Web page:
Mwansa: When I wake up, I have morning prayers and Mass. On Mondays, there is no breakfast, which means it's straight from Mass into the morning briefing because we have our planning. First, we look at what we did the previous week, then plan for the week. I work with six other sisters and 75 staff members at this medical facility.

When this hospital started in 1995, I came here as a novice. I stayed because I was already trained as a physiotherapist. And then, when I made my vows, I came back to start the Physio Department, but we didn't have enough personnel, so I even used to work during night shifts.

Some of our staff participate in an outreach program with one sister around Zambia to identify children with disabilities so that surgery can be done early because it's difficult to do surgery on some of the children if brought in late.

Sr. Marjory Mwansa checks on patients at St. John Paul II Orthopaedic Mission Hospital in Lukasa, Zambia.

What other medical services do you offer apart from orthopedic therapy?

We have a lab, an X-ray department, a pharmacy, a theater, physiotherapy, a dental clinic and a restaurant to prepare meals for patients admitted to the wards; those who come just for consultation are seen by the outpatient department.

How does your charism align with vulnerable children?

For me, I feel as a congregation, we are indebted to God because only God brought us here. And so our being part of this institution is not just our own making. God has called us to come and witness. So, it's not so much the surgeries taking place but our witness to the people and the healing ministry of Jesus Christ.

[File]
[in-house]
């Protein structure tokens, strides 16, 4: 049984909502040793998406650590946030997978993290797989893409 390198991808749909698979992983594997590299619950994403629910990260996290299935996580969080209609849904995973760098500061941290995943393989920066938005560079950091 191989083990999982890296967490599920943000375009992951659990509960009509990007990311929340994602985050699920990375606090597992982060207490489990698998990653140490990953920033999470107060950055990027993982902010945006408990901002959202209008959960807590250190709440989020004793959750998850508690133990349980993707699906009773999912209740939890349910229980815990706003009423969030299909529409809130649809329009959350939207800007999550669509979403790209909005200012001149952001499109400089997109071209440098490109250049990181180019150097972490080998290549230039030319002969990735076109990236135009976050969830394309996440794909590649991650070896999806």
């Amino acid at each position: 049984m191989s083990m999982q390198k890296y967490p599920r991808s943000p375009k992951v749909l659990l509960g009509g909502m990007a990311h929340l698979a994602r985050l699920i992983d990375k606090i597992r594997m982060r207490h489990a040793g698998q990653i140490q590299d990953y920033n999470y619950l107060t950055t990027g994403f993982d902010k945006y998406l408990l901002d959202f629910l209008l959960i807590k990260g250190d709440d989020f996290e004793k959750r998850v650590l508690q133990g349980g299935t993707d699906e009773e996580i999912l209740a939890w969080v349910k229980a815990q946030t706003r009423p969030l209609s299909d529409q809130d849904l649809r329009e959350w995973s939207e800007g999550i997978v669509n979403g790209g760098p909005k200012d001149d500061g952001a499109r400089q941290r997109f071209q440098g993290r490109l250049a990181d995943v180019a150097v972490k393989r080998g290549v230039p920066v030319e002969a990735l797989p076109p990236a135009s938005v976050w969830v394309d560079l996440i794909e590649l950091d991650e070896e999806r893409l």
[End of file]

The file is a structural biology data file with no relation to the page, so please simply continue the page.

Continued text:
How has your ministry evolved with time with your medical practice?

Before I joined the sisters, I was in a group known as the Vocation Club at secondary school. And in that club, we looked at careers taken by sisters. Essentially, I wanted to be an accountant or a doctor. As we were sharing during our meetings with the sister who used to come and mentor us, she talked about physiotherapy. I was already exposed to children with disabilities, so I decided to do physiotherapy before I even joined the sisters. They told me that I needed to do nursing, although I don't like wounds. So, I applied to study physiotherapy, and I was accepted.

My passion is to serve, and I respond to what the Lord tells me to do each day when I wake up. My motivation is what I do through prayer every morning to go and serve God's people. It requires a lot of listening to what God is asking of me to go and serve the people since I love children with disabilities.

How many patients have benefited from your medical services?

We attend to many children. From 10 since inception, we have attended to thousands this year alone. From January 2000 to 2024, the total number of patients we've seen was over 22,000, and of that, the children who accessed free services are over 5,000 and that includes the cost of medication.

What challenges do you face in the daily operations of the hospital?

We have some children, apart from any other condition requiring surgery, who have epilepsy, and the drugs are very expensive. Whenever surgeons attend to a disabled child with epilepsy, they have no option but to procure drugs for epilepsy, which are costly, and treat the patient before orthopedic surgery is done.

We no longer receive support from our Italian counterparts for material supplies, medical supplies, equipment and all that. There is no donor funding that comes in. So, this hospital is purely self-sustained, and it's quite challenging because we can't attend to too many patients. As I have said, 5,000 wouldn't be our aim. We may want as much as possible, like, if we see 22,000, we may want to have 10,000 because these numbers are dependent on the private patients and what they are paying to help maintain the hospital. We have to align ourselves to the budget and money is also used to pay our employees' monthly salaries, and we need to pay them a gratuity. We also need to pay utility bills and subscribe to other statutory obligations.